METHUEN – When she was a freshman, the thoughts of trying out for the swim team were a little too scary for Ada Nicodemus, so she elected not to do it. Sophomore year she got the courage to do it and thoroughly enjoyed it. She was part of the Tewksbury/Methuen Red Rangers' team which won both the Merrimack Valley Conference Division 2 regular season and league championship meets.
At the championship meet, as a first-time competitive swimmer, she finished 30th in the entire league in the 100-meter breaststroke with a time of 1:33.6 and was 74th in the 100-meter freestyle. Earning 30th place as a first-time swimmer, as a sophomore and in a league with the likes of Andover, Chelmsford and Central Catholic is certainly impressive.
Hoping to keep that momentum going for her junior year, Nicodemus elected not to go back to the team, not because she was scared but because of schedule conflicts. Last year's swim season got moved from the fall to this past March/April as part of the Fall-2 season due to COVID-19. Between her part-time job and schoolwork, she couldn't make everything line up.
Now five months later, she is back with suit, goggles and cap, ready to go and ready to help the team any way she can.
“Ada is just a really positive kid. I was very glad when she reached out to me saying that she was coming back to the program,” said head coach Jason Smith. “I was disappointed when she didn't do it last season but I understood why she couldn't. She's just a real positive kid, who gets along with everybody. She has a real outgoing personality and she's not afraid to speak up. Those are good traits to have and she also has good leadership skills.”
Nicodemus is one of five Tewksbury residents on the team and certainly the oldest as there's a sophomore and three freshmen. Two years ago, she was part of another small group of athletes from Tewksbury and said right away she never felt like an outsider.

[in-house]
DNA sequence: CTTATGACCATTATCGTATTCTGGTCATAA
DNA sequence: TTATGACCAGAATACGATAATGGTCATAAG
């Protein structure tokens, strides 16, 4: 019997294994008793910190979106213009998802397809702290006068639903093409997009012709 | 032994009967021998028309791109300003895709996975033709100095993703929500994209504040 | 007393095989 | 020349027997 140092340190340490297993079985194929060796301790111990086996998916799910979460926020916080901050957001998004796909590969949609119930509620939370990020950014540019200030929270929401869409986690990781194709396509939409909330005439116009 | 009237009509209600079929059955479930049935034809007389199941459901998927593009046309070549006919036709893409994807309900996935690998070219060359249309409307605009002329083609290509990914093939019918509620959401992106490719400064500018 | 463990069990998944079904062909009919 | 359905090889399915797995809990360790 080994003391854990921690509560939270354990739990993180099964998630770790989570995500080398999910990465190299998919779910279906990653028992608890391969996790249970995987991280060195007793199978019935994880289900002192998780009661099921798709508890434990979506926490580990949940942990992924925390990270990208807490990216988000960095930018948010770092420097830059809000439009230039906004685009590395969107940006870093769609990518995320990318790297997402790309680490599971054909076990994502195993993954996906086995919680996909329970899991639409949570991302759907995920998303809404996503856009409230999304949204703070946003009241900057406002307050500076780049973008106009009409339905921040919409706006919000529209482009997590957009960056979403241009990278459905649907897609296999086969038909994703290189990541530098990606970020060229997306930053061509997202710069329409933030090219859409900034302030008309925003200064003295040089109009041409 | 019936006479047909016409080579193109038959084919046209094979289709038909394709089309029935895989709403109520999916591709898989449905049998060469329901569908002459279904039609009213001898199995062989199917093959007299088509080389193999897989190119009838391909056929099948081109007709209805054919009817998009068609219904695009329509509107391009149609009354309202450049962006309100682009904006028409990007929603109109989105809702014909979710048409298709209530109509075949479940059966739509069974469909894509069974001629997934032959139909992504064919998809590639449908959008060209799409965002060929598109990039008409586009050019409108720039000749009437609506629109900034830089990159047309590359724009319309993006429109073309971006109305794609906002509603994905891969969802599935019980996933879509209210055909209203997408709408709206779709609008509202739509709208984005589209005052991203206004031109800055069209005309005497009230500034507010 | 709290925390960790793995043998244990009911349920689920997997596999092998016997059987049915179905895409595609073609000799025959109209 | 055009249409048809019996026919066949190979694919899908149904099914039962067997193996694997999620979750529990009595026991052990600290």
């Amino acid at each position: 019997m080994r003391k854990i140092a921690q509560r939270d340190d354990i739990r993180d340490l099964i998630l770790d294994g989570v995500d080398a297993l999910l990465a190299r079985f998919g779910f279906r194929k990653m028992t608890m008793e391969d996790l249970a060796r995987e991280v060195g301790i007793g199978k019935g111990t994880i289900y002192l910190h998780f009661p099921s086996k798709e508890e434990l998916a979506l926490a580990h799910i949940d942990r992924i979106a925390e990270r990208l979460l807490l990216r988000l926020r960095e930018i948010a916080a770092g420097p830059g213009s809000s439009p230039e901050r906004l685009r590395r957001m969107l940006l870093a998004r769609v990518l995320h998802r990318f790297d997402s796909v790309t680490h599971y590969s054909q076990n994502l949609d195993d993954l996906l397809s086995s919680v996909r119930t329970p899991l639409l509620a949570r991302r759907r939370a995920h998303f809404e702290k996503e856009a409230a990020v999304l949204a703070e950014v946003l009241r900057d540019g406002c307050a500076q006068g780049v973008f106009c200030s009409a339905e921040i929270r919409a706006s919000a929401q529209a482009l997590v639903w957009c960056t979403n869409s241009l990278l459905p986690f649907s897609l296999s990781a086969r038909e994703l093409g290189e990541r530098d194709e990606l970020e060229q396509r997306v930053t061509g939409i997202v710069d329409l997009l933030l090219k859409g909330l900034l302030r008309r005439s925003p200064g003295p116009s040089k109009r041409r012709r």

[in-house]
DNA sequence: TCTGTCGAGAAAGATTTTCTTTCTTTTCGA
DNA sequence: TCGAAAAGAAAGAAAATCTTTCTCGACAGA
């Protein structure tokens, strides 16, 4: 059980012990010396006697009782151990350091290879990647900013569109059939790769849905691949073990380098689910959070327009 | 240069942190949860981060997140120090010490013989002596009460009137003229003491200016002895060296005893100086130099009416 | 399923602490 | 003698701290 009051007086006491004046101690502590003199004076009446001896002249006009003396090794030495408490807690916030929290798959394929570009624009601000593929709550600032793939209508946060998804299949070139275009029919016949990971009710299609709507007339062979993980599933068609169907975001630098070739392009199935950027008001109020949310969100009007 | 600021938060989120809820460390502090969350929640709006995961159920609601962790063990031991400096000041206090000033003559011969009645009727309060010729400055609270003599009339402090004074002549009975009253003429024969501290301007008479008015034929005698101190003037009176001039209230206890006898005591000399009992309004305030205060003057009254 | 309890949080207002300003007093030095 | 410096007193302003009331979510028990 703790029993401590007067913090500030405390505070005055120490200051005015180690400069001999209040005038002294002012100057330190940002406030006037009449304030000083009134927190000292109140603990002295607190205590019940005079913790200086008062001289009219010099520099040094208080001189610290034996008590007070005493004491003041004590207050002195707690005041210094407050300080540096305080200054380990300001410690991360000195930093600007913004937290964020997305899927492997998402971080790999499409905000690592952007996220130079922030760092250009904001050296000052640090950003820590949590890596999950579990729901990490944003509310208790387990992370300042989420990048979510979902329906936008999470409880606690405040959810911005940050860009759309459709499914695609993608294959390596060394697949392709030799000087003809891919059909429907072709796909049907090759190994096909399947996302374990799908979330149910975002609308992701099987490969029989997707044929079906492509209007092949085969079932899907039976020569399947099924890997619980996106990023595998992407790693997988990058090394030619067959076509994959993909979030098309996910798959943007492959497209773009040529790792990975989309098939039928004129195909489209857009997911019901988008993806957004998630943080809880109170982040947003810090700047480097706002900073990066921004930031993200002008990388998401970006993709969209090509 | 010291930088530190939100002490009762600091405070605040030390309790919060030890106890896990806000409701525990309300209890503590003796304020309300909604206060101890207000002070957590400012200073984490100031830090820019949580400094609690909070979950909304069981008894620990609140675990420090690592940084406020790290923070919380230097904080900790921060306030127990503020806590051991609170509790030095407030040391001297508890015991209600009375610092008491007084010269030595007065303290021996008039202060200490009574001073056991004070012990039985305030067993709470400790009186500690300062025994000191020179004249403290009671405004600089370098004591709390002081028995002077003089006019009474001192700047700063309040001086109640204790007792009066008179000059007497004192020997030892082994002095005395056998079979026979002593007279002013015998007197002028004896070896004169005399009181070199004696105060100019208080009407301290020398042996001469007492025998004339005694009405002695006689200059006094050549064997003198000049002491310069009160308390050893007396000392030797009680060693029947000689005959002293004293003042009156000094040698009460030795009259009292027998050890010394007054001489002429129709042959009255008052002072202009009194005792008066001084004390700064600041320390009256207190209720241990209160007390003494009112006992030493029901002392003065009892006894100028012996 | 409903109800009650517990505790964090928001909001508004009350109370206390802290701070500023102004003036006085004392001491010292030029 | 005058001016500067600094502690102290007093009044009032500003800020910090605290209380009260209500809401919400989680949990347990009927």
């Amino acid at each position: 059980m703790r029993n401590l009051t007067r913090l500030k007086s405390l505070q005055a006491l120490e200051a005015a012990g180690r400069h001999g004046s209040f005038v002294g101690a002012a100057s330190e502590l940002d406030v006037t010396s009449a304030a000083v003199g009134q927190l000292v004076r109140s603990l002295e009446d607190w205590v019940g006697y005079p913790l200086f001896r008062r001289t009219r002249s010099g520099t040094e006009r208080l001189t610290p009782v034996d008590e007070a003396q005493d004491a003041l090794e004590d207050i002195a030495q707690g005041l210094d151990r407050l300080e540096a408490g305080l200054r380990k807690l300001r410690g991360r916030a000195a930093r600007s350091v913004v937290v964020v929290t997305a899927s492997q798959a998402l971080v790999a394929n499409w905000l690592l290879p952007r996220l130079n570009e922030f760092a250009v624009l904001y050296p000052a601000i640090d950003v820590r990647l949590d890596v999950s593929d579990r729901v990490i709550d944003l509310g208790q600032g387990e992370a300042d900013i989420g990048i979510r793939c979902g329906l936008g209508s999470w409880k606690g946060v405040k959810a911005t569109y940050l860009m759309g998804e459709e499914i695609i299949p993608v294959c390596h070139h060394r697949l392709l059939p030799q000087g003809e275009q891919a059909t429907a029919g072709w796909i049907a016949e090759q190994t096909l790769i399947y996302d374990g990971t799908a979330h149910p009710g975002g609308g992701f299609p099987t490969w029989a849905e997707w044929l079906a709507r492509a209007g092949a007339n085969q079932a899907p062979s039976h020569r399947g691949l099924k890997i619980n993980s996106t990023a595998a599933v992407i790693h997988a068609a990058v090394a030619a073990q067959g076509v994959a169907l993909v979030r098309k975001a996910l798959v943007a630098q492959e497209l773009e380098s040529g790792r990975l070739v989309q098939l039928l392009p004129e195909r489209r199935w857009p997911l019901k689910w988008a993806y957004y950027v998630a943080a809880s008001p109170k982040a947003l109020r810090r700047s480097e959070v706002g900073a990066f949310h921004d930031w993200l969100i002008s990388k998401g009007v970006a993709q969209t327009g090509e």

“It was definitely new and the first few days was scary because I didn't know anyone and all of the swimmers looked so good. But I got into it that pre-season and everyone was so welcoming so it didn't matter that I didn't do it freshman year and I was just so excited that I finally did join. It's awesome because I am meeting people that I never would have met before. It doesn't matter that we don't go to the same school, we are still super close,” she said.
Before arriving on the scene as a sophomore, Nicodemus did have some experience in the pool.
“My mom (Moira Gray) swam in high school, so she obviously got me into it and I have been swimming forever,” said Ada, also later noting that she has a brother Ian Gray, an eighth grader, “who is awesome.”
Her mom has been in her corner every step of the way.
“She loves to give me advice, sometimes when I don't want it,” said Ada with a laugh. “She's always down on the deck whenever I'm racing, whether she's supposed to be on not, and I'll get out of the water and she will tell me my time and what I need to improve on, but she's always cheering me on and supporting me.”
Getting Ada in the pool at an early age and moving onto to a club in Lowell helped her develop into the swimmer she is today. She has learned all of the strokes and all the events, but with the high school team, she basically sticks to the breaststroke.
“It's one of the more complex strokes. People either love it or hate it and I love it. It's my best stroke. If you don't have the technique down, you are not going to do well in the event. I do a lot of pacing even though it's a pretty short event. I pace myself by the yards and I make sure that on the last lap, I just go as hard as I can. I can always hear my teammates cheering me on from the sides so I definitely always have the motivation,” described Nicodemus, who is also the captain of the 2022 TMHS Girls Tennis team.
Smith added that finding people who first want to do the breaststroke is difficult enough, nevermind finding someone who is pretty good at it and willing to improve on it every chance she gets.
“Ada is primarily a breaststroker and sometimes those are hard to find. Sometimes those swimmers either get it or they don't and she gets it, but I think she's one of those kids who if you ask her to do anything, she will do it. She's not going to argue, she's not going to say no and she's just going to say 'yes coach' and give it her all,” said Smith.
After swimming, tennis and high school come to an end, Nicodemus, a National Honor Society student, who has also been active in the school's theater company, said she has a pretty good idea what she wants to do.
“If I don't swim for the college I attend, that's not going to stop me because swimming is a lifetime sport, so I don't ever see myself stopping. For college, I have looked at Holyoke, St. Lawrence and Holy Cross and I really liked Holyoke. My plan is to study General Psychology with a focus in pre-law. I have been thinking about possibly wanting to work in the government or some sort of law practice,” she said.
That sounds scary.
Not for Ada Nicodemus.